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Common Sense: Beware, the lowly gallinipper's bite

March 15, 2013

By Brent Davis

Spring break will soon be upon us. Schools will empty and many homes will do the same as the annual trek to warmer climates takes place. A popular destination for Saline Countians is Florida. The surf. The sand. The sun. Paradise.
Or is it?
This year, travelers may encounter what is described as an aggressive mosquito. The scientific name for this so-called monster is Psorophora ciliata, but often goes by the name "gallinippers."
How could an insect with such an odd name be feared by so many people? A report issued by the University of Florida puts it best. "If mosquitos were motorcycles, this species would be a Harley Davidson - big, bold, American-made and likely to be abundant in Florida this summer." Fortunately for spring breakers, the gallinippers proliferate during the rainy season.
However, those who travel to Florida later in the summer should be aware.
The report states, the gallinipper is a floodwater mosquito, with females laying eggs in soil at the edges of ponds, streams and other bodies of water that overflow when heavy rains come. Last June, Tropical Storm Debbie caused flooding in many parts of Florida and unleashed large number of gallinippers, along with other floodwater mosquitos. As with other biting mosquitos, only the female gallinippers are blood feeders; males survive on flower nectar. The species is notoriously aggressive and has a painful bite.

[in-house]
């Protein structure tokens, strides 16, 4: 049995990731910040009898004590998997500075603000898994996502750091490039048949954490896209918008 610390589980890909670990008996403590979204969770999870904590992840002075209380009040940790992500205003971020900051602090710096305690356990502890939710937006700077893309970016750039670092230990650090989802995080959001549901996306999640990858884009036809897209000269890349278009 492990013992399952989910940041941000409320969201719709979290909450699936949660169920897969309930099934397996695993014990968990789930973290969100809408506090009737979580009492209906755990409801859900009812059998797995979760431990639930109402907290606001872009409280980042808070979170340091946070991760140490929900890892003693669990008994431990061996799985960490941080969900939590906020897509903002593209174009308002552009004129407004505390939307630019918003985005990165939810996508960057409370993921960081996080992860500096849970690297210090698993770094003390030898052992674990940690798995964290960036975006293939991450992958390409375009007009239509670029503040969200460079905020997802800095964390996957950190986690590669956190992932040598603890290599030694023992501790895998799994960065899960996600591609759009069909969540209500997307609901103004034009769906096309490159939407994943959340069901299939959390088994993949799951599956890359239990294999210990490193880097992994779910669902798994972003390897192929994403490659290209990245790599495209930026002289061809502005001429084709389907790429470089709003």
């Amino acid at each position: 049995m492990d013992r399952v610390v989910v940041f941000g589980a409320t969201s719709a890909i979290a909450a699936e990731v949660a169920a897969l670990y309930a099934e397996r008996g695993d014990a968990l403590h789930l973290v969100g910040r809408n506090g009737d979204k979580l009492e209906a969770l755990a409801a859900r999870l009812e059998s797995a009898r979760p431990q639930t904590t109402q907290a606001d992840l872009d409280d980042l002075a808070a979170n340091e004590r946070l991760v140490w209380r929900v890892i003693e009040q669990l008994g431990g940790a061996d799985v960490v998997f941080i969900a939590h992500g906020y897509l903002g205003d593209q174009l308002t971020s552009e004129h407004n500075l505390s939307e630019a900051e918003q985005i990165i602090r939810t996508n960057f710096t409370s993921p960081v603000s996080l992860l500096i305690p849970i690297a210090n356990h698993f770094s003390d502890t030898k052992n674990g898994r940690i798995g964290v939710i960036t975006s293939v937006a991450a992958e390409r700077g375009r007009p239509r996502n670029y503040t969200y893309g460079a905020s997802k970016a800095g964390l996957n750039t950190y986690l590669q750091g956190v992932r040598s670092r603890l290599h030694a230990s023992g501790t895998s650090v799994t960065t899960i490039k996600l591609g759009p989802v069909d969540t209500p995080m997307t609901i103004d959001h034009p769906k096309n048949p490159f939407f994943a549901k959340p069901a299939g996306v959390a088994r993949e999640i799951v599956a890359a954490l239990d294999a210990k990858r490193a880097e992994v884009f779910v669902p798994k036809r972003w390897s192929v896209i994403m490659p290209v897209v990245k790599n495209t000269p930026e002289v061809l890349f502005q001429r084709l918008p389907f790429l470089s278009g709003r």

The good news doesn't stop there. Apparently, the gallinipper larvae are big eaters. Most mosquito larvae are content to feed on decaying plant matter floating in the water. The gallinipper larvae are not so picky. Not only will they eat plant matter, they will also eat other mosquito larvae and tadpoles.
Here is where it gets interesting. Florida already had a mosquito problem and figuring out how to deal with it was perplexing. Then, a light bulb went off over the head of some well meaning individual. "Hey, I know what we can do. Let's use the gallinipper larvae to eat all the other mosquito larvae!"
Fortunately, the folly of this solution was easily seen by University of Florida entomologist Phil Kaufman. "That kind of defeats the purpose of using them for biocontrol."
There is good news on the horizon regarding the gallinipper. It isn't considered a carrier of mosquito-borne illness affecting humans or animals. Also, unlike other mosquitos, human activity doesn't seem to boost its populations.
So, as you pack up to enjoy the sun and sand of Florida, be sure to include sunscreen, big hats and lots of DEET.

Brent Davis is editor of The Saline Courier. He can be reached at bdavis@bentoncourier.com

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